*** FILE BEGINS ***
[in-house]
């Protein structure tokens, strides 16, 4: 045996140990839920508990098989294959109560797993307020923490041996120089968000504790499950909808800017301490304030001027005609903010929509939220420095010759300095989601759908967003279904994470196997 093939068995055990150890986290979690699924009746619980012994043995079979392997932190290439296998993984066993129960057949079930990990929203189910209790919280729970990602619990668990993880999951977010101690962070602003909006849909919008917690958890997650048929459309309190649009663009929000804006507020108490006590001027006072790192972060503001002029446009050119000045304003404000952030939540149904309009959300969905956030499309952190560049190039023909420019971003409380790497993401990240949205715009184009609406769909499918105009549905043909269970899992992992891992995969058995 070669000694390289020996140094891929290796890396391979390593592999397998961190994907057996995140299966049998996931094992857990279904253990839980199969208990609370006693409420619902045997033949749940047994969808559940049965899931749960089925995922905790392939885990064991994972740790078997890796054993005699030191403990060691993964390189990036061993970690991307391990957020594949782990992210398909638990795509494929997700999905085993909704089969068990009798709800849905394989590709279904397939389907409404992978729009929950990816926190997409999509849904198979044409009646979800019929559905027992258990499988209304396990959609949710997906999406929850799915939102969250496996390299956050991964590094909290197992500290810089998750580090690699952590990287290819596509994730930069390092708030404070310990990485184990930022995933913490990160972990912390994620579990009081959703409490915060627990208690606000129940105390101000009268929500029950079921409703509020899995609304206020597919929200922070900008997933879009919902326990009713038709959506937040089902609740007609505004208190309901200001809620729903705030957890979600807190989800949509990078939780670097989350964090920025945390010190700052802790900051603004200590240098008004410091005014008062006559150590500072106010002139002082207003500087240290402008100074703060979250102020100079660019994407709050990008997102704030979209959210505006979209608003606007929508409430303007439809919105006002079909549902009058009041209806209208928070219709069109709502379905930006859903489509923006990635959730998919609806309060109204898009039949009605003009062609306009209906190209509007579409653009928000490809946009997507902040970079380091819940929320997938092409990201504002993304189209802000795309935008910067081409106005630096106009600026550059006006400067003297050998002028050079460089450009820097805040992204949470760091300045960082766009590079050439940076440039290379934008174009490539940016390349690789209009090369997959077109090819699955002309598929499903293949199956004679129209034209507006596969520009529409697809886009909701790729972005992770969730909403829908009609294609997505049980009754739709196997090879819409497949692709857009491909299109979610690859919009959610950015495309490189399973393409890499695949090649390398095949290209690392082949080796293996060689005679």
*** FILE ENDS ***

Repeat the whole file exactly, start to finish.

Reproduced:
[in-house]
């Protein structure tokens, strides 16, 4: 045996140990839920508990098989294959109560797993307020923490041996120089968000504790499950909808800017301490304030001027005609903010929509939220420095010759300095989601759908967003279904994470196997 093939068995055990150890986290979690699924009746619980012994043995079979392997932190290439296998993984066993129960057949079930990990929203189910209790919280729970990602619990668990993880999951977010101690962070602003909006849909919008917690958890997650048929459309309190649009663009929000804006507020108490006590001027006072790192972060503001002029446009050119000045304003404000952030939540149904309009959300969905956030499309952190560049190039023909420019971003409380790497993401990240949205715009184009609406769909499918105009549905043909269970899992992992891992995969058995 070669000694390289020996140094891929290796890396391979390593592999397998961190994907057996995140299966049998996931094992857990279904253990839980199969208990609370006693409420619902045997033949749940047994969808559940049965899931749960089925995922905790392939885990064991994972740790078997890796054993005699030191403990060691993964390189990036061993970690991307391990957020594949782990992210398909638990795509494929997700999905085993909704089969068990009798709800849905394989590709279904397939389907409404992978729009929950990816926190997409999509849904198979044409009646979800019929559905027992258990499988209304396990959609949710997906999406929850799915939102969250496996390299956050991964590094909290197992500290810089998750580090690699952590990287290819596509994730930069390092708030404070310990990485184990930022995933913490990160972990912390994620579990009081959703409490915060627990208690606000129940105390101000009268929500029950079921409703509020899995609304206020597919929200922070900008997933879009919902326990009713038709959506937040089902609740007609505004208190309901200001809620729903705030957890979600807190989800949509990078939780670097989350964090920025945390010190700052802790900051603004200590240098008004410091005014008062006559150590500072106010002139002082207003500087240290402008100074703060979250102020100079660019994407709050990008997102704030979209959210505006979209608003606007929508409430303007439809919105006002079909549902009058009041209806209208928070219709069109709502379905930006859903489509923006990635959730998919609806309060109204898009039949009605003009062609306009209906190209509007579409653009928000490809946009997507902040970079380091819940929320997938092409990201504002993304189209802000795309935008910067081409106005630096106009600026550059006006400067003297050998002028050079460089450009820097805040992204949470760091300045960082766009590079050439940076440039290379934008174009490539940016390349690789209009090369997959077109090819699955002309598929499903293949199956004679129209034209507006596969520009529409697809886009909701790729972005992770969730909403829908009609294609997505049980009754739709196997090879819409497949692709857009491909299109979610690859919009959610950015495309490189399973393409890499695949090649390398095949290209690392082949080796293996060689005679």